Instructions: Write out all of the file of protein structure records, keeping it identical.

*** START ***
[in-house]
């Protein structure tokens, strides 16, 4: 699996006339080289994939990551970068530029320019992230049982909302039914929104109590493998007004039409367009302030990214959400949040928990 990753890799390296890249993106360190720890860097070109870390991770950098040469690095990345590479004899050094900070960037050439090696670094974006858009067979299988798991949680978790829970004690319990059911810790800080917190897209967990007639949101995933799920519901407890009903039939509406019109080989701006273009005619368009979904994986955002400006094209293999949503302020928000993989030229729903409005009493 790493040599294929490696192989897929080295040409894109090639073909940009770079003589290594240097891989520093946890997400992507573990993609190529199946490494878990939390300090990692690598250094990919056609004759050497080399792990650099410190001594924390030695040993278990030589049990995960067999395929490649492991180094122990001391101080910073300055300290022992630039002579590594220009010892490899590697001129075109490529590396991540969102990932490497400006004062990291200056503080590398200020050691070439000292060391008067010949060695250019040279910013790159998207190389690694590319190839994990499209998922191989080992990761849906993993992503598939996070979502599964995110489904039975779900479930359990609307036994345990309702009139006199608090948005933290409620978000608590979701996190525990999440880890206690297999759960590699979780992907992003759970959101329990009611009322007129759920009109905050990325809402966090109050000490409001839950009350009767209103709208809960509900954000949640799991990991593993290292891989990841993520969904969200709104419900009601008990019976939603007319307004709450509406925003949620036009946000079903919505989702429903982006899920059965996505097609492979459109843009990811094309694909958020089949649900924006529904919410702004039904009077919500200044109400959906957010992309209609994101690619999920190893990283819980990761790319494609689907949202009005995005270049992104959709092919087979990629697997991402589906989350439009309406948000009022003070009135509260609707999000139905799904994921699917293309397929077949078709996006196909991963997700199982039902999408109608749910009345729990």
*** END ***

[in-house]
């Protein structure tokens, strides 16, 4: 699996006339080289994939990551970068530029320019992230049982909302039914929104109590493998007004039409367009302030990214959400949040928990 990753890799390296890249993106360190720890860097070109870390991770950098040469690095990345590479004899050094900070960037050439090696670094974006858009067979299988798991949680978790829970004690319990059911810790800080917190897209967990007639949101995933799920519901407890009903039939509406019109080989701006273009005619368009979904994986955002400006094209293999949503302020928000993989030229729903409005009493 790493040599294929490696192989897929080295040409894109090639073909940009770079003589290594240097891989520093946890997400992507573990993609190529199946490494878990939390300090990692690598250094990919056609004759050497080399792990650099410190001594924390030695040993278990030589049990995960067999395929490649492991180094122990001391101080910073300055300290022992630039002579590594220009010892490899590697001129075109490529590396991540969102990932490497400006004062990291200056503080590398200020050691070439000292060391008067010949060695250019040279910013790159998207190389690694590319190839994990499209998922191989080992990761849906993993992503598939996070979502599964995110489904039975779900479930359990609307036994345990309702009139006199608090948005933290409620978000608590979701996190525990999440880890206690297999759960590699979780992907992003759970959101329990009611009322007129759920009109905050990325809402966090109050000490409001839950009350009767209103709208809960509900954000949640799991990991593993290292891989990841993520969904969200709104419900009601008990019976939603007319307004709450509406925003949620036009946000079903919505989702429903982006899920059965996505097609492979459109843009990811094309694909958020089949649900924006529904919410702004039904009077919500200044109400959906957010992309209609994101690619999920190893990283819980990761790319494609689907949202009005995005270049992104959709092919087979990629697997991402589906989350439009309406948000009022003070009135509260609707999000139905799904994921699917293309397929077949078709996006196909991963997700199982039902999408109608749910009345729990």